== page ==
NXt Rendering Modes

The Path Tracer is a new, alternate rendering engine for IRender nXt.

You can render with either nXt Packet Mode or nXt Path Tracer mode.

Packet Mode vs Path Tracer

nXt Packet Mode processes packets of rays, while nXt Path Tracer processes individual light paths.

Slower Convergence

Because of some shortcuts, such as Daylight Portals , and other aspects of the rendering process, nXt Packet Mode create a usable image in fewer passes. nXt Path Tracer often requires more passes before the image gets smooth. In many cases individual passes in nXt Path Tracer are faster, however the overall rendering process may take longer to complete.

Here are two renderings of a scene after just two passes. nXt Packet Mode produces a smooth image after just tow passes, while nXt Path Tracer has quite a bit of graininess which will converge during later passes.

nXt Packet Mode after 10 passes. Features such as Daylight Portals process light from the sky very quickly in the early passes.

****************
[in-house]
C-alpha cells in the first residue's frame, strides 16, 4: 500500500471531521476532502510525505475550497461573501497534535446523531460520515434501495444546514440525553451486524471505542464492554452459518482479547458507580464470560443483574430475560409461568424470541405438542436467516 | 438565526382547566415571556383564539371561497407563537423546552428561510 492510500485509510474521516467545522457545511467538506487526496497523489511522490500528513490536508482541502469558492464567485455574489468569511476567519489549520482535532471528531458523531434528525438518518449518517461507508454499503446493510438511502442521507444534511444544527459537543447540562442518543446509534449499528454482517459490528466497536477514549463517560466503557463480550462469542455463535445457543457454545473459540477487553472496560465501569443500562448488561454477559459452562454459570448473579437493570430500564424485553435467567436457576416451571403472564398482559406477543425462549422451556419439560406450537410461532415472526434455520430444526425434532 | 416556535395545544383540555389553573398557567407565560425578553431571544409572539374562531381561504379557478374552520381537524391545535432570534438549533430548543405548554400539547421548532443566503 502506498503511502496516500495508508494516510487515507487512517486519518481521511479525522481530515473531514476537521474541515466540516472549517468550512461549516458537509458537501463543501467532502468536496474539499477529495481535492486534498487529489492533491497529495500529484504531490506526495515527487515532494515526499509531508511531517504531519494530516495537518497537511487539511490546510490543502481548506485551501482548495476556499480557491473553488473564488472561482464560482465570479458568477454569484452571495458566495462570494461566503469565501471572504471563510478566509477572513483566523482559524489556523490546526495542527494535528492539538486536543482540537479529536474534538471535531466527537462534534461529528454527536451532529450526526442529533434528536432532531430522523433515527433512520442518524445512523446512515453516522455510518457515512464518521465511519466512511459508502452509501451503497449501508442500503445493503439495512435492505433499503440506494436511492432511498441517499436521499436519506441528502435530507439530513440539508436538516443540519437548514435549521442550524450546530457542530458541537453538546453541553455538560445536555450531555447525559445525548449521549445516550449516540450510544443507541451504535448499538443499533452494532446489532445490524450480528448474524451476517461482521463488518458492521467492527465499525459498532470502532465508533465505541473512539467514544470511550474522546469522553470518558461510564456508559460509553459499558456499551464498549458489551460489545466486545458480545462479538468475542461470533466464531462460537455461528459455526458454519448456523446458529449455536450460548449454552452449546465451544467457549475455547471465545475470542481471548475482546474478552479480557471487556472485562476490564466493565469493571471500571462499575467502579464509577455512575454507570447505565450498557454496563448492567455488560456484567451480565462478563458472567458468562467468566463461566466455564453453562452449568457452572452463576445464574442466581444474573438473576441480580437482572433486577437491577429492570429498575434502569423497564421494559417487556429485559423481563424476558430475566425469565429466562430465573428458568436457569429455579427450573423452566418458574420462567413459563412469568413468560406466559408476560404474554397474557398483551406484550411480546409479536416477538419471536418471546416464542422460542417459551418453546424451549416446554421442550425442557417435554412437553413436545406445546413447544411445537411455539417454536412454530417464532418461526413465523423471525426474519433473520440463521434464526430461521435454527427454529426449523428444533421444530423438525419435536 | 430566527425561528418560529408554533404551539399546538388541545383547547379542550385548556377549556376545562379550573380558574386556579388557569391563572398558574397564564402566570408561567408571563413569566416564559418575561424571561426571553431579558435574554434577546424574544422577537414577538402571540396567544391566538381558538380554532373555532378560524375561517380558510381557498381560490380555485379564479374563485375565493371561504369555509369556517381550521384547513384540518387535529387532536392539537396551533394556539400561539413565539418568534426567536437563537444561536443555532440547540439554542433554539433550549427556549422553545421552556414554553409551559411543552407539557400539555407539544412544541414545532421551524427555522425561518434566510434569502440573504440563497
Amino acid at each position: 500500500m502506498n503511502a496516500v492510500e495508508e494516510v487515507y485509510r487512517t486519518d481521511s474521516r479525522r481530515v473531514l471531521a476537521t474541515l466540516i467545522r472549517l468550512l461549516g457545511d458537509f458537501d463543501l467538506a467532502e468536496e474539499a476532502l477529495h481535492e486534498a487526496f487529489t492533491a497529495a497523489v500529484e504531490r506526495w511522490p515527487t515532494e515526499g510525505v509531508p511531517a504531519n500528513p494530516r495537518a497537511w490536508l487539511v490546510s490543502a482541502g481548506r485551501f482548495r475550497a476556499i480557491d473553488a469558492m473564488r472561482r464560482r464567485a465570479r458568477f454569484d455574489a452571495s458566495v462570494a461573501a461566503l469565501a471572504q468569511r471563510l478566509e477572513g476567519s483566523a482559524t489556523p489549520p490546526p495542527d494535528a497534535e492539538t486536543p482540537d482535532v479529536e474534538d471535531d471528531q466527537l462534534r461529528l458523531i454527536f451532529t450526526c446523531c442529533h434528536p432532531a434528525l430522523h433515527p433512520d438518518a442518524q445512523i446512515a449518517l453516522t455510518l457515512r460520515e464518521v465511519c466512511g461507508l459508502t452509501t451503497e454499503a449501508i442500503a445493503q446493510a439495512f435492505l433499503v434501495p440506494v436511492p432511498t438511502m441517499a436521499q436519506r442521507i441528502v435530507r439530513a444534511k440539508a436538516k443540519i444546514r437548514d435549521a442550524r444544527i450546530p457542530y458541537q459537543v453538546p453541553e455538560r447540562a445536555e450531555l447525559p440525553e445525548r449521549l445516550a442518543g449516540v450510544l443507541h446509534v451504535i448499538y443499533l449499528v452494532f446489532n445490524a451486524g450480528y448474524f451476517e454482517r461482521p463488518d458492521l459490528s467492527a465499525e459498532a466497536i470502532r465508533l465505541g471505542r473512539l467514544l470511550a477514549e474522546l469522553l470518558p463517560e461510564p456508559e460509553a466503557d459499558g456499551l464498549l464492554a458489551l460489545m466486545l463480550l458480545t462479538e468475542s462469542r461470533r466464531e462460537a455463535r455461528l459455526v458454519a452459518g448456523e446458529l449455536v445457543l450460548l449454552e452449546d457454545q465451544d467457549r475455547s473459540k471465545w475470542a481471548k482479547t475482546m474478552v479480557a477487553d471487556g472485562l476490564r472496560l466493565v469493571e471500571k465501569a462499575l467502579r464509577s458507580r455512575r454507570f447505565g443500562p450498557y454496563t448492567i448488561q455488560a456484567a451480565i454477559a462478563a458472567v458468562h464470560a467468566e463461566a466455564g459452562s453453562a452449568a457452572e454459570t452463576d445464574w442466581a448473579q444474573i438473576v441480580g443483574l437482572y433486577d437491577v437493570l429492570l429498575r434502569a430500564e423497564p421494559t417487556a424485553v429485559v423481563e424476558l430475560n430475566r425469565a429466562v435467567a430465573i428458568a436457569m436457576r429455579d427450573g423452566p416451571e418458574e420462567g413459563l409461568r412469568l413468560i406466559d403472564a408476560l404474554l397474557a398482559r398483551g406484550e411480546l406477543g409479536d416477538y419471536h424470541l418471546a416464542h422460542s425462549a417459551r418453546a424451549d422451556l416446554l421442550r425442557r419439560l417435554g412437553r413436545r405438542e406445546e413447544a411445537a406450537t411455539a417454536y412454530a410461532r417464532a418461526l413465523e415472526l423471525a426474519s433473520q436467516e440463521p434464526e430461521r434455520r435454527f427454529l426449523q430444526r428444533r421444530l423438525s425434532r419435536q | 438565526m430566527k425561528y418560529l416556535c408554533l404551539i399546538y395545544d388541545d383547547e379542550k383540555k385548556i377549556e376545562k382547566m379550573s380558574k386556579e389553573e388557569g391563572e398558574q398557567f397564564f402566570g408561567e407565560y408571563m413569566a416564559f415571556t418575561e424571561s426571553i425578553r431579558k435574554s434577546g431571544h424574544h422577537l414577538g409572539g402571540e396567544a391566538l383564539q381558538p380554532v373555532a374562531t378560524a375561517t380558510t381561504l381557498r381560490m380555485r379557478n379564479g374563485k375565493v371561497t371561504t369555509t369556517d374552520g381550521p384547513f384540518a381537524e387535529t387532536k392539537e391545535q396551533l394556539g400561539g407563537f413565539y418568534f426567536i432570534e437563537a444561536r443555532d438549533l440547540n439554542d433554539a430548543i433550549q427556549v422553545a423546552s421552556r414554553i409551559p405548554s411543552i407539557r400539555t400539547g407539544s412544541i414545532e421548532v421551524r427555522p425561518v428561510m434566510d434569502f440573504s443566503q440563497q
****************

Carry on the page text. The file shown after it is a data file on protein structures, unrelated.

nXt Path Tracer after 50 passes. This graininess is a result of selecting random paths to trace for each pixel during each pass. The image will converge after enough passes are allowed to sample random paths in more directions.
nXt Path Tracer after 450 passes. The graniness is starting to converge, but it will take additional passes to process the random rays of light form the ground and sky.

Both of these renderings took several hours. You can see differences between the renderings - such as the reflected light from the ceiling lights on the ceiling which is smoother in the Path Tracer rendering.

Packet Mode after 68 passes
Path Tracer after 1500 passes

See also